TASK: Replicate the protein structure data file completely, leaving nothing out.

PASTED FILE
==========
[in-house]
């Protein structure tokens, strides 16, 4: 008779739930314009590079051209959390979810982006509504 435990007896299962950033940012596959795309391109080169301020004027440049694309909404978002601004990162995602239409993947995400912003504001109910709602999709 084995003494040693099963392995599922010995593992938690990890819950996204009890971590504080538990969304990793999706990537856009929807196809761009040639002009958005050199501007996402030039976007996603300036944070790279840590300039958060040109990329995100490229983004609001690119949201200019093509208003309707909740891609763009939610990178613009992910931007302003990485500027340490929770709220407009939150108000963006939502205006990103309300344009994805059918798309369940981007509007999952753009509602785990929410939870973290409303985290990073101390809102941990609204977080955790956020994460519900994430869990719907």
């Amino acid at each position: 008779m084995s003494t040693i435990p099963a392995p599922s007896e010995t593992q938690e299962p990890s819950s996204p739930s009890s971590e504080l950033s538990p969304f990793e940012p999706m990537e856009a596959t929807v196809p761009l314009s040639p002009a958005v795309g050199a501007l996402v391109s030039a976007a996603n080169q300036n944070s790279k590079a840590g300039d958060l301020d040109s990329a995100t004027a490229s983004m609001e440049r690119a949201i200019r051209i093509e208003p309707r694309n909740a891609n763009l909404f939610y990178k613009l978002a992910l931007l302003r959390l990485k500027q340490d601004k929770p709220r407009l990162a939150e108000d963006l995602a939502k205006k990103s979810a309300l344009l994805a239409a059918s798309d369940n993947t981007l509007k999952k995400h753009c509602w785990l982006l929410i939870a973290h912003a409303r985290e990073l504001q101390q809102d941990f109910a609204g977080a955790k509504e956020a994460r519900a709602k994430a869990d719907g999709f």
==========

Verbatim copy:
[in-house]
């Protein structure tokens, strides 16, 4: 008779739930314009590079051209959390979810982006509504 435990007896299962950033940012596959795309391109080169301020004027440049694309909404978002601004990162995602239409993947995400912003504001109910709602999709 084995003494040693099963392995599922010995593992938690990890819950996204009890971590504080538990969304990793999706990537856009929807196809761009040639002009958005050199501007996402030039976007996603300036944070790279840590300039958060040109990329995100490229983004609001690119949201200019093509208003309707909740891609763009939610990178613009992910931007302003990485500027340490929770709220407009939150108000963006939502205006990103309300344009994805059918798309369940981007509007999952753009509602785990929410939870973290409303985290990073101390809102941990609204977080955790956020994460519900994430869990719907």
């Amino acid at each position: 008779m084995s003494t040693i435990p099963a392995p599922s007896e010995t593992q938690e299962p990890s819950s996204p739930s009890s971590e504080l950033s538990p969304f990793e940012p999706m990537e856009a596959t929807v196809p761009l314009s040639p002009a958005v795309g050199a501007l996402v391109s030039a976007a996603n080169q300036n944070s790279k590079a840590g300039d958060l301020d040109s990329a995100t004027a490229s983004m609001e440049r690119a949201i200019r051209i093509e208003p309707r694309n909740a891609n763009l909404f939610y990178k613009l978002a992910l931007l302003r959390l990485k500027q340490d601004k929770p709220r407009l990162a939150e108000d963006l995602a939502k205006k990103s979810a309300l344009l994805a239409a059918s798309d369940n993947t981007l509007k999952k995400h753009c509602w785990l982006l929410i939870a973290h912003a409303r985290e990073l504001q101390q809102d941990f109910a609204g977080a955790k509504e956020a994460r519900a709602k994430a869990d719907g999709f």